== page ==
The sun was about to set when we arrived at the Firenze Santa Maria train station. It was much colder in Florence than it was in Rome. Perhaps twilight, the time of day, added to the chill but more likely it was because of Florence’s geographical location. We then took a cab to what would be our home for the next few days.
The first time I laid my eyes on Florence, I was struck by how beautiful it was. As we drove through the narrow streets, weaving through pedestrians and passing old buildings, my eyes were glued to the city streets around me. The stores gave off an amber glow. The ride was short but I can say it was the best ride of my life. To say I was amazed would be an understatement because the city immediately had my heart – the old buildings, busy streets, beautiful shops, open air markets and cafes… The vibrancy of it all called out to the awe in me.
We stayed at an apartment I found on Airbnb. Our host, Matteo was also a chef and upon request, could cook for guests. Our bedroom, which he called The Poppy Bedroom, was very dainty. All the curtains and chair covers were hand-sewn by his Mother.
On our first night, I went for a walk to find a place where I could have dinner. Our apartment was a short walk from Ponte Vecchio. Ponte Vecchio (Old Bridge) is a medieval bridge spanning the river Arno in Florence. It is the oldest bridge in Florence. Since it was winter season, all the shops closed early.
I loved it here at night. All the closed shops looked like a succession of jewelry boxes and treasure chests.
After all the pasta I ate in Rome, I was craving for some beef and rice for a change so I ended up eating at Madina Tandoori Restaurant. It was pretty late when I got there but the owner was very accomodating and told me to take my time.
The following morning, my mother and I woke up early. We each had our own agenda so we decided to part ways for the day.
To get to the Duomo, I had to walk through the Ponte Vecchio bridge. Padlocks symbolizing eternal love could be found in iconic places all over Italy and one of them was on this bridge, on the railing of the statue of the goldsmith and sculptor Benvenuto Cellini of the famed Medusa sculpture.
Cattedrale di Santa Maria del Fiore is the main church of Florence. Il Duomo di Firenze, as it is ordinarily called, was begun in 1296 in the Gothic style of architecture with the design of Arnolfo di Cambio and was completed structurally in 1436 with the dome engineered by Filippo Brunelleschi.
From the Duomo, I walked straight to the Galleria dell’Accademia to see the most famous statue in Florence and perhaps in all the world – Michelangelo’s David.
Michelangelo’s David has become one of the most recognized works of Renaissance sculpture, a symbol of strength and youthful beauty.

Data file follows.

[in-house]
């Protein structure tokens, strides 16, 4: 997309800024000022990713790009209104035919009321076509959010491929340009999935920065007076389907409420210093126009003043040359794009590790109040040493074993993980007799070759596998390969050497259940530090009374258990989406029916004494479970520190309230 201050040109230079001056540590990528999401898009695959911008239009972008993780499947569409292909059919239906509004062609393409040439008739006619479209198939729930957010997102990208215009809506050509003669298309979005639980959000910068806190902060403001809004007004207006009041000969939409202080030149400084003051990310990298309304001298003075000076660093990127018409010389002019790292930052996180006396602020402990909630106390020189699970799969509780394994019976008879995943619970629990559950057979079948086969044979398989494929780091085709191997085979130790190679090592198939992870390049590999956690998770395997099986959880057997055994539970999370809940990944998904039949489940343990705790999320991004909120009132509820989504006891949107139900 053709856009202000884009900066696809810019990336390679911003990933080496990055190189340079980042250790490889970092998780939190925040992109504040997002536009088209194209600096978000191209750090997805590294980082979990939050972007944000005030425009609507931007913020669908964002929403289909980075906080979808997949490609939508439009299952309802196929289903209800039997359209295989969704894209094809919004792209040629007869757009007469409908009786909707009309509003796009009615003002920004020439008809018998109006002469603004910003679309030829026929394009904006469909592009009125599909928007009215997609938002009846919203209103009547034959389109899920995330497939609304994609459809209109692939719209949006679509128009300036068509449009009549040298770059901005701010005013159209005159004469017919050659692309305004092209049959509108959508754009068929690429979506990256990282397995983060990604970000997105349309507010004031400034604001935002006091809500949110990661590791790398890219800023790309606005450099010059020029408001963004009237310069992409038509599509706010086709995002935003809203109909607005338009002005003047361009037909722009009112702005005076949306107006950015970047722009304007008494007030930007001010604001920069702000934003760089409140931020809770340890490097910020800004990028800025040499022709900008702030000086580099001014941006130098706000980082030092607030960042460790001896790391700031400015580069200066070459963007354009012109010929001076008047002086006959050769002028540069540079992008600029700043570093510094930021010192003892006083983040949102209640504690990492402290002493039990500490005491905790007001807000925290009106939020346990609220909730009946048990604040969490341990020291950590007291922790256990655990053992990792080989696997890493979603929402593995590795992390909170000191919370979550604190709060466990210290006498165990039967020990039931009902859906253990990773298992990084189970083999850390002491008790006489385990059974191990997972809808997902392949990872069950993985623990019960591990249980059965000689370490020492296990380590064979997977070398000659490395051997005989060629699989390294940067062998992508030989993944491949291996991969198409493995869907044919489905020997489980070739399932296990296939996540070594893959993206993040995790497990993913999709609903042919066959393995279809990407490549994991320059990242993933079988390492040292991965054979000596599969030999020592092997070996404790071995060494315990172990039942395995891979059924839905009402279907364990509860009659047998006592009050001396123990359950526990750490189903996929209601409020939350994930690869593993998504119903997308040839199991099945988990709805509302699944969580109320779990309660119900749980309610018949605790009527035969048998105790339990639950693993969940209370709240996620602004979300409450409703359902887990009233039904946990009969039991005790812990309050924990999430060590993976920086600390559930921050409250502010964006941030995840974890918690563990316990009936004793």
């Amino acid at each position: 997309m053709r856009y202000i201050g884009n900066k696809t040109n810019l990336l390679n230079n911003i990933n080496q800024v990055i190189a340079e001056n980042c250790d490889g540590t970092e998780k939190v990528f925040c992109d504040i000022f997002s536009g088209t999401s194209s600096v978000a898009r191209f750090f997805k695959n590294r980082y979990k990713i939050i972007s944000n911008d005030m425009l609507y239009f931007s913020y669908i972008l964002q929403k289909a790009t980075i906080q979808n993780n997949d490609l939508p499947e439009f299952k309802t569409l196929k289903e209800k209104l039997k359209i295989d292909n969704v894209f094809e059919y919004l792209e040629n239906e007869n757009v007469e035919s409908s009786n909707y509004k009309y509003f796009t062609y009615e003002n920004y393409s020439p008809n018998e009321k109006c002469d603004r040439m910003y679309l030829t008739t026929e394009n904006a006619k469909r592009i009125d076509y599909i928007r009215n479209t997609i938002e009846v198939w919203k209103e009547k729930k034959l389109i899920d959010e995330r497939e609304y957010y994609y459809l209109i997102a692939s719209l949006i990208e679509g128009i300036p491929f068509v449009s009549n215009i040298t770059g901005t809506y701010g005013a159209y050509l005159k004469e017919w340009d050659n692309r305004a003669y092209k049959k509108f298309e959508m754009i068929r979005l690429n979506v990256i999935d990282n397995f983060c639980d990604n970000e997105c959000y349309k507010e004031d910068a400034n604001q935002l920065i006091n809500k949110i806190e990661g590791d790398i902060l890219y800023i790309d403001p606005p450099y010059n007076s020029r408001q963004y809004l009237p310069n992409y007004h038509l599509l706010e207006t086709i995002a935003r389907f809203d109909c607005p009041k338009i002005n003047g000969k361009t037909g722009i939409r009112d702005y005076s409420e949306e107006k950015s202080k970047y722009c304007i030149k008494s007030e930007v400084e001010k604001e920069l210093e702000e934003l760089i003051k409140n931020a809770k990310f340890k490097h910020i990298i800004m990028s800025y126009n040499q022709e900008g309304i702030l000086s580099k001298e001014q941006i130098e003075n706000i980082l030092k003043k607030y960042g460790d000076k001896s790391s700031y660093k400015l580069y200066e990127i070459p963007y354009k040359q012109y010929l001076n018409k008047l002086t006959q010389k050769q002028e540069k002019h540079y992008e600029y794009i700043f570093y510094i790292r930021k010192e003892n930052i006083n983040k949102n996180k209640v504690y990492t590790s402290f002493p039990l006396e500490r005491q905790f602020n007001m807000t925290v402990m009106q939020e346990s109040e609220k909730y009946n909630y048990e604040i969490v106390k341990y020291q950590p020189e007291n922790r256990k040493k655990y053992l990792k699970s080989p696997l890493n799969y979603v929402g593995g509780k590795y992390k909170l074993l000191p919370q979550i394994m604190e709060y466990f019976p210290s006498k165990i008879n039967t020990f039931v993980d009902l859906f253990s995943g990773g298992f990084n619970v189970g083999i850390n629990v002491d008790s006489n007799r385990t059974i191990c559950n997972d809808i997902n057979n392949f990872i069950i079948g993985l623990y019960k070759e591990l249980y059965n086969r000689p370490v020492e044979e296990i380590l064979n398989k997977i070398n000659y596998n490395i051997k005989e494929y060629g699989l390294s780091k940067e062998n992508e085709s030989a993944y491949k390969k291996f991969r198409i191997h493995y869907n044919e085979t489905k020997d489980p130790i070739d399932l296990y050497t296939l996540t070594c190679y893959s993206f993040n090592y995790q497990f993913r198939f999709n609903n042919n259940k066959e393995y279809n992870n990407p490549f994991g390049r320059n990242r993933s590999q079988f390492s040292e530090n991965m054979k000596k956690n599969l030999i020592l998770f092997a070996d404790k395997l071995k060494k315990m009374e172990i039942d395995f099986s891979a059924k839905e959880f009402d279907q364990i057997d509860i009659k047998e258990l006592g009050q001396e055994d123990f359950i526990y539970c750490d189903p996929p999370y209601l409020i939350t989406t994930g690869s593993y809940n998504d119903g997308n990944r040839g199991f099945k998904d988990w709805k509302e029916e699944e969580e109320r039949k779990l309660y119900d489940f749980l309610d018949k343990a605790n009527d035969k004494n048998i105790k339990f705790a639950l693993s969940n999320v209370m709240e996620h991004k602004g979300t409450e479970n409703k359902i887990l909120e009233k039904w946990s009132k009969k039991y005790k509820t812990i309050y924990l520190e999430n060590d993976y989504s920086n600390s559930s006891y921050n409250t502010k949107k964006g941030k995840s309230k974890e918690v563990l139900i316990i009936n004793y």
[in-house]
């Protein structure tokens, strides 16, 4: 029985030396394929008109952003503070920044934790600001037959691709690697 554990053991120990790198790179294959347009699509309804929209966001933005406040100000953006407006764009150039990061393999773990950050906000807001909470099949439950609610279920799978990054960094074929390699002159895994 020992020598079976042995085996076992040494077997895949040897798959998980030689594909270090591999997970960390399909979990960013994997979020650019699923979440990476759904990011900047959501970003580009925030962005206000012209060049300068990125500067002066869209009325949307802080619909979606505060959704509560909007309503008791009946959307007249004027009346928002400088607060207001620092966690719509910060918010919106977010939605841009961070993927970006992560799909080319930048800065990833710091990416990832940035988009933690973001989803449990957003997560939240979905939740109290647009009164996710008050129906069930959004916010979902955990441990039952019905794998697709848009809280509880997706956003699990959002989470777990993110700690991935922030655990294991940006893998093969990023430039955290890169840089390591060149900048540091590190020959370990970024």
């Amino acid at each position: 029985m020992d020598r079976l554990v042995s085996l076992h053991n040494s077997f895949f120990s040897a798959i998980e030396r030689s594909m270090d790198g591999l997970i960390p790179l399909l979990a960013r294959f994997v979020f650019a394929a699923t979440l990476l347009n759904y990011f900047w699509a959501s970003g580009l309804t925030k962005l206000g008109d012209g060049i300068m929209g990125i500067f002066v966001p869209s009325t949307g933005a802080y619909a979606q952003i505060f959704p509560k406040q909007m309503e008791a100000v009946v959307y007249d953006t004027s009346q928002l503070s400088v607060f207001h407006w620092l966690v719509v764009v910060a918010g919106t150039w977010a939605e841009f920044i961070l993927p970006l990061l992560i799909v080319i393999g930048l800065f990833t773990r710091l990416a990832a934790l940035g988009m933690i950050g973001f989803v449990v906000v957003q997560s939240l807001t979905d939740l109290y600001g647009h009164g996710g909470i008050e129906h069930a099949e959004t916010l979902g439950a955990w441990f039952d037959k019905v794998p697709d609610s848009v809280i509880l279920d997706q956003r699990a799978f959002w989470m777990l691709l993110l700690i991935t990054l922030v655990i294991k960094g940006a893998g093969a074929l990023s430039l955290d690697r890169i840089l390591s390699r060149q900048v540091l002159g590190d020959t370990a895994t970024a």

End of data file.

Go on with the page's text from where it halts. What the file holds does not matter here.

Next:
I stopped by Caffe Ricasoli for brunch before heading to the San Lorenzo Market. Markets are abundant in Florence and part of the charm of these markets are seeing the hustle and bustle, wheeling and dealing and people trying to sell all sorts of different things.
I just walked a little through the leather shops then went straight to the Florentine trays’ section. Before I left Manila, my ultimate goal was to bring home a few of these trays – and I did.
The San Lorenzo markets are actually comprised of two separate markets. The one that is better known is the Central Market (mercato centrale) which is a two-level, indoor food market. The other is the outdoor market which is full of stalls selling leather, clothing and souvenirs.
I was still full from brunch but I just could not resist trying what appeared to be a popular local favorite and one of the longest queued hot food places at the Mercato Centrale, Da Nerbone. They serve classic sandwiches and pastas for a great price. The stall is as old as Mercato Centrale itself and still attracts many regulars. There is an informal row of tables and chairs where you can carry your sandwich, plate of food and glass of wine or beverage of choice.
If you are gastronomically adventurous, try the classic lampredotto sandwich. It is tripe, the lining of a cow’s stomach. Delicious! You can also try the panino con bollito, which is a boiled meat sandwich that is dipped quickly into a vat of boiling water before being served. Both go great with the green parsley sauce, which has a bit of a kick but it can always be washed down with a soda or some Tuscan wine. You cannot go to Florence without trying it!